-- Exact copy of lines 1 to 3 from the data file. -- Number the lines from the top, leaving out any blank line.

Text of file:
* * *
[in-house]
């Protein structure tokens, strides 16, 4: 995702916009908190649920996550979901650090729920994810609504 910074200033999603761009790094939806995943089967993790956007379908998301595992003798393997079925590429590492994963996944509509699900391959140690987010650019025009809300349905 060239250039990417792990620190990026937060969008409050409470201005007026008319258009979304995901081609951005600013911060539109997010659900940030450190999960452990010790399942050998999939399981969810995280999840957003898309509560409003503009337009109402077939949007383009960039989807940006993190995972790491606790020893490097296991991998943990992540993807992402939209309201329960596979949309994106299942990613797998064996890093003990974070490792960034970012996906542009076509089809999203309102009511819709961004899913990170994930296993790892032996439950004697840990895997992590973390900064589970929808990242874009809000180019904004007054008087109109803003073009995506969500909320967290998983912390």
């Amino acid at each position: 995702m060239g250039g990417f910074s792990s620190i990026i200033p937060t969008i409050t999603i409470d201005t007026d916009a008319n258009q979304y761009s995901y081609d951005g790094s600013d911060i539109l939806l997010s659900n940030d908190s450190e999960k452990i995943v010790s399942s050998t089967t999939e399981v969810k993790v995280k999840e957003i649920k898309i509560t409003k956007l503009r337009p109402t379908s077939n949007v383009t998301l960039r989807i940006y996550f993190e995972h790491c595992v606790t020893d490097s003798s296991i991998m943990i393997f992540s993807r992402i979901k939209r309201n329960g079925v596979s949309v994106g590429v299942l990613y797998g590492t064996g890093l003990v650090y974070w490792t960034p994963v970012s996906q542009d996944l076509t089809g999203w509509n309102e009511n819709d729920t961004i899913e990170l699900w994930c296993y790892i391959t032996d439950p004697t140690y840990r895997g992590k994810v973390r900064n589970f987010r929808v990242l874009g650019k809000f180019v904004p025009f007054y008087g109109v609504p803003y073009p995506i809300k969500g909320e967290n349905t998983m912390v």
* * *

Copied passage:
[in-house]
């Protein structure tokens, strides 16, 4: 995702916009908190649920996550979901650090729920994810609504 910074200033999603761009790094939806995943089967993790956007379908998301595992003798393997079925590429590492994963996944509509699900391959140690987010650019025009809300349905 060239250039990417792990620190990026937060969008409050409470201005007026008319258009979304995901081609951005600013911060539109997010659900940030450190999960452990010790399942050998999939399981969810995280999840957003898309509560409003503009337009109402077939949007383009960039989807940006993190995972790491606790020893490097296991991998943990992540993807992402939209309201329960596979949309994106299942990613797998064996890093003990974070490792960034970012996906542009076509089809999203309102009511819709961004899913990170994930296993790892032996439950004697840990895997992590973390900064589970929808990242874009809000180019904004007054008087109109803003073009995506969500909320967290998983912390």
């Amino acid at each position: 995702m060239g250039g990417f910074s792990s620190i990026i200033p937060t969008i409050t999603i409470d201005t007026d916009a008319n258009q979304y761009s995901y081609d951005g790094s600013d911060i539109l939806l997010s659900n940030d908190s450190e999960k452990i995943v010790s399942s050998t089967t999939e399981v969810k993790v995280k999840e957003i649920k898309i509560t409003k956007l503009r337009p109402t379908s077939n949007v383009t998301l960039r989807i940006y996550f993190e995972h790491c595992v606790t020893d490097s003798s296991i991998m943990i393997f992540s993807r992402i979901k939209r309201n329960g079925v596979s949309v994106g590429v299942l990613y797998g590492t064996g890093l003990v650090y974070w490792t960034p994963v970012s996906q542009d996944l076509t089809g999203w509509n309102e009511n819709d729920t961004i899913e990170l699900w994930c296993y790892i391959t032996d439950p004697t140690y840990r895997g992590k994810v973390r900064n589970f987010r929808v990242l874009g650019k809000f180019v904004p025009f007054y008087g109109v609504p803003y073009p995506i809300k969500g909320e967290n349905t998983m912390v």